# [Haskell-cafe] Re: How to make code least strict?

Ryan Ingram ryani.spam at gmail.com
Mon Jan 19 18:01:27 EST 2009

```Actually, I see a nice pattern here for unamb + pattern matching:

> zip xs ys = foldr unamb undefined [p1 xs ys, p2 xs ys, p3 xs ys] where
>     p1 [] _ = []
>     p2 _ [] = []
>     p3 (x:xs) (y:ys) = (x,y) : zip xs ys

Basically, split each pattern out into a separate function (which by
definition is _|_ if there is no match), then use unamb to combine
them.

The invariant you need to maintain is that potentially overlapping
pattern matches (p1 and p2, here) must return the same result.

With a little typeclass hackery you could turn this into

> zip = unambPatterns [p1,p2,p3] where {- p1, p2, p3 as above -}

Sadly, I believe the performance of "parallel-or"-style operations is
pretty hideous right now.  Conal?

-- ryan

On Mon, Jan 19, 2009 at 2:42 PM, Conal Elliott <conal at conal.net> wrote:
> I second Ryan's recommendation of using unamb [1,2,3] to give you unbiased
> (symmetric) laziness.
>
> The zip definition could also be written as
>
>     zip xs@(x:xs') ys@(y:ys') =
>       assuming (xs == []) [] `unamb`
>       assuming (ys == []) [] `unamb`
>       (x,y) : zip xs' ys'
>
> The 'assuming' function yields a value if a condition is true and otherwise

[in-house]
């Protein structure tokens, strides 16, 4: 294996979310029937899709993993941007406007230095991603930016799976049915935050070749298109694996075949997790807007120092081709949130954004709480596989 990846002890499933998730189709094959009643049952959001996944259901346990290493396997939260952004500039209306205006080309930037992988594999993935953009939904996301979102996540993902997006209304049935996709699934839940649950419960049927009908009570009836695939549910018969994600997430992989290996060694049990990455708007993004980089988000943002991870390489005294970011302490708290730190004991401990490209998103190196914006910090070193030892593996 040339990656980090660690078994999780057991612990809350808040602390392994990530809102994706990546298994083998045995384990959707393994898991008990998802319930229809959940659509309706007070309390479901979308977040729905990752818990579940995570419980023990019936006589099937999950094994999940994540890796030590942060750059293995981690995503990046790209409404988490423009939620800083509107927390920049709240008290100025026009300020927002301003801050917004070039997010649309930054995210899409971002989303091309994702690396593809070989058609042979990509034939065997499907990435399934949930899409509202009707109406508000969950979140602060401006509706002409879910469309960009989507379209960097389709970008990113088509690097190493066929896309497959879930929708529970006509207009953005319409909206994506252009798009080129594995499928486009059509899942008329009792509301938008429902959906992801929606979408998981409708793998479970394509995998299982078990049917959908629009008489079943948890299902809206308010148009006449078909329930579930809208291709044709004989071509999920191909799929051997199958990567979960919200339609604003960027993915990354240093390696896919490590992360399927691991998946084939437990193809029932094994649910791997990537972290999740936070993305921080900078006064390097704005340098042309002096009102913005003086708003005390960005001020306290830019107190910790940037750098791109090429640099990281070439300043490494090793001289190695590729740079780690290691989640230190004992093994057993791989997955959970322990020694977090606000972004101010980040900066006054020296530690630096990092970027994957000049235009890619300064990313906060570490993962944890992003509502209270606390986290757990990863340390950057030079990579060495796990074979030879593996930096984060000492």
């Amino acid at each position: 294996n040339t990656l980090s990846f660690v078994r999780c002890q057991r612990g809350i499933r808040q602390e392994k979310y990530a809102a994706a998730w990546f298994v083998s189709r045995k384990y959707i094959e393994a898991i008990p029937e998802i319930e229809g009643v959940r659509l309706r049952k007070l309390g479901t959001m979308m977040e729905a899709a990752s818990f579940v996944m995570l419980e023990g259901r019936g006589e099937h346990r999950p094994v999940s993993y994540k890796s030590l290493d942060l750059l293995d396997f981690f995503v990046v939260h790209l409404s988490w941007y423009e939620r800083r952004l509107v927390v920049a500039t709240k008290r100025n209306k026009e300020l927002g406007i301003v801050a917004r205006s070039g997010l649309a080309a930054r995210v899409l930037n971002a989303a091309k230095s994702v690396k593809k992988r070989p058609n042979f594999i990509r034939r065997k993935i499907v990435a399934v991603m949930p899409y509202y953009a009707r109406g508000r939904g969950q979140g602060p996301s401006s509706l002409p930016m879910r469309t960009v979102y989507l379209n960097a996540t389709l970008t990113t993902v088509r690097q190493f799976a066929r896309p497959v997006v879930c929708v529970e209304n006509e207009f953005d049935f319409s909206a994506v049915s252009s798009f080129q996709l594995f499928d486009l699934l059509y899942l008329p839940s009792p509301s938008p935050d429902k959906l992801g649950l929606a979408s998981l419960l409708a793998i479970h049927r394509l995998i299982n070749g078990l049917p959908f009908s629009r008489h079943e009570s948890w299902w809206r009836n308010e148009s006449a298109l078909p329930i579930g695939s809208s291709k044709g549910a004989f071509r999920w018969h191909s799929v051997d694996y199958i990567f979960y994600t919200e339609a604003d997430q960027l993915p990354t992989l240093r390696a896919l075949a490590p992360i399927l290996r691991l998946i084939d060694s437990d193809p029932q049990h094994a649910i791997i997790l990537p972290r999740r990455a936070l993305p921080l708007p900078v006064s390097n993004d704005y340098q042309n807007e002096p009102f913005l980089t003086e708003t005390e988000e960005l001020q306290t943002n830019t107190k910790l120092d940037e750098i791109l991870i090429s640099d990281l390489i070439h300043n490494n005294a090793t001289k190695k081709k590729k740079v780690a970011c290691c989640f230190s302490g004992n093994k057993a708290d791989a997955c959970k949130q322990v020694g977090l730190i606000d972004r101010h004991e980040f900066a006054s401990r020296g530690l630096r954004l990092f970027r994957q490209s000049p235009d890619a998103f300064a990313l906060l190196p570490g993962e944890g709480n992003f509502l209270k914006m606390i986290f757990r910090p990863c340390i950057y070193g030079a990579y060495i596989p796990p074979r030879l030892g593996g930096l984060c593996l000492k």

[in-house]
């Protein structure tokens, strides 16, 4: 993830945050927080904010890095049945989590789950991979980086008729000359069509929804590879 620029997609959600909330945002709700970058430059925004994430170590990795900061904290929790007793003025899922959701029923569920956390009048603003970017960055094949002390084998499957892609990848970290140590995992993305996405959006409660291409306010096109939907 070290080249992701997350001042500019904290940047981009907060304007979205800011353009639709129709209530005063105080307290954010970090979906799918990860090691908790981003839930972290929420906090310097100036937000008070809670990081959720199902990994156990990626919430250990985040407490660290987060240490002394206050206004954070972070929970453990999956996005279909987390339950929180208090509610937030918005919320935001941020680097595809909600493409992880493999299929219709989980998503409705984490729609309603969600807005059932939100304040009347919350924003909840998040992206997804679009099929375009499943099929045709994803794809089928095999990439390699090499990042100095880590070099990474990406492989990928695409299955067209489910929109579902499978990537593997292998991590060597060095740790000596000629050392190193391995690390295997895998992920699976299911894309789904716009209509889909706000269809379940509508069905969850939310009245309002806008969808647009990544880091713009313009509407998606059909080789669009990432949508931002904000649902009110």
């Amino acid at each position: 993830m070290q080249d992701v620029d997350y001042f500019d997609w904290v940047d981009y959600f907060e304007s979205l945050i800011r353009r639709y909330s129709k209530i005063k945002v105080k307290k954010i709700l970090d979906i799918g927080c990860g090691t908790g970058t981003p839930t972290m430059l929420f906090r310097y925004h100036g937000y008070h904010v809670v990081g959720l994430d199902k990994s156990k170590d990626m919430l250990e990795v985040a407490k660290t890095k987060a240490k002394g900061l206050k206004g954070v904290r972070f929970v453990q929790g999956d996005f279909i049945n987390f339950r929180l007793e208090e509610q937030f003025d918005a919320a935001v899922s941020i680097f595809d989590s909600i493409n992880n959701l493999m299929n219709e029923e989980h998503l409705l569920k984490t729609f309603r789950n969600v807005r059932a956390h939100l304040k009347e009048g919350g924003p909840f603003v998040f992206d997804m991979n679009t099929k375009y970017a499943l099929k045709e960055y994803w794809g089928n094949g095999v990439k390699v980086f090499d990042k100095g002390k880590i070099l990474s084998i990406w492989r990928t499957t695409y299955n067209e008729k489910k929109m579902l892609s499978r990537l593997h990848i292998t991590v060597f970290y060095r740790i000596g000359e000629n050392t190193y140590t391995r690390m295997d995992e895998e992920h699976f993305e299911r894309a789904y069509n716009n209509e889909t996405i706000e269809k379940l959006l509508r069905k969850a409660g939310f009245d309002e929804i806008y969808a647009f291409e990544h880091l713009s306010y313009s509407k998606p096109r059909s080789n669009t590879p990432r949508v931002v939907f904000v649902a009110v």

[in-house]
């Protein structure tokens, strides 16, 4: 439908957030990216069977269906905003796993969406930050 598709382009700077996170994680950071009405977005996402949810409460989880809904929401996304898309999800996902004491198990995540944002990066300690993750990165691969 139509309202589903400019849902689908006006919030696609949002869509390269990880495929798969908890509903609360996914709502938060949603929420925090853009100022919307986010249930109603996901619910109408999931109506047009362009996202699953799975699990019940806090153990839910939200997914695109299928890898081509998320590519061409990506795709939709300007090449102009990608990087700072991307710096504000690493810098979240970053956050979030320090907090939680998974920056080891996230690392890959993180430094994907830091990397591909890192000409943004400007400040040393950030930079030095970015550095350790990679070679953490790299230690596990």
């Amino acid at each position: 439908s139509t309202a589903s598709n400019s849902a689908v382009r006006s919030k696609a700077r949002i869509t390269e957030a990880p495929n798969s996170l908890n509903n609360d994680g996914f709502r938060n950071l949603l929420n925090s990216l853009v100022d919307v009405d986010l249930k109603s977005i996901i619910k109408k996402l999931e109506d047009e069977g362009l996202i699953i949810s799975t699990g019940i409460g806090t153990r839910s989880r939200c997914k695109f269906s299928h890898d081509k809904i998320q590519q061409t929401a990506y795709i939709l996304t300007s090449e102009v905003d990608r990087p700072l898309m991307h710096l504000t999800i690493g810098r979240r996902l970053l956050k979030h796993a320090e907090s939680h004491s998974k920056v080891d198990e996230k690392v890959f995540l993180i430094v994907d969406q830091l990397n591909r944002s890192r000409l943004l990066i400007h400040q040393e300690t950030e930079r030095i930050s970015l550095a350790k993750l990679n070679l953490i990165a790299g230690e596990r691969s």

> is bottom:
>
>     assuming :: Bool -> a -> a
>     assuming True  a = a
>     assuming False _ = undefined
>
> This zip definition is a special case of the annihilator pattern, so
>
>     zip = parAnnihilator (\ (x:xs') (y:ys') -> (x,y) : zip xs' ys') []
>
> where 'parAnnihilator' is defined in Data.Unamb (along with other goodies)
> as follows:
>
>     parAnnihilator :: Eq a => (a -> a -> a) -> a -> (a -> a -> a)
>     parAnnihilator op ann x y =
>       assuming (x == ann) ann `unamb`
>       assuming (y == ann) ann `unamb`
>       (x `op` y)
>
> [2]
> [3] http://conal.net/blog/tag/unamb/
>
>    - conal
>
> On Mon, Jan 19, 2009 at 12:27 PM, Ryan Ingram <ryani.spam at gmail.com> wrote:
>>
>> On Mon, Jan 19, 2009 at 9:10 AM, ChrisK <haskell at list.mightyreason.com>
>> wrote:
>> > Consider that the order of pattern matching can matter as well, the
>> > simplest
>> > common case being zip:
>> >
>> > zip xs [] = []
>> > zip [] ys = []
>> > zip (x:xs) (y:ys) = (x,y) : zip xs ys
>>
>> If you are obsessive about least-strictness and performance isn't a
>> giant concern, this seems like a perfect use for Conal's unamb[1]
>> operator.
>>
>> zipR xs [] = []
>> zipR [] ys = []
>> zipR (x:xs) (y:ys) = (x,y) : zip xs ys
>>
>> zipL [] ys = []
>> zipL xs [] = []
>> zipL (x:xs) (y:ys) = (x,y) : zip xs ys
>>
>> zip xs ys = unamb (zipL xs ys) (zipR xs ys)
>>
>> This runs both zipL and zipR in parallel until one of them gives a
>> result; if neither of them is _|_ they are guaranteed to be identical,
>> so we can "unambiguously choose" whichever one gives a result first.
>>
>>  -- ryan
>>
>> [1]
>> http://conal.net/blog/posts/functional-concurrency-with-unambiguous-choice/
>> _______________________________________________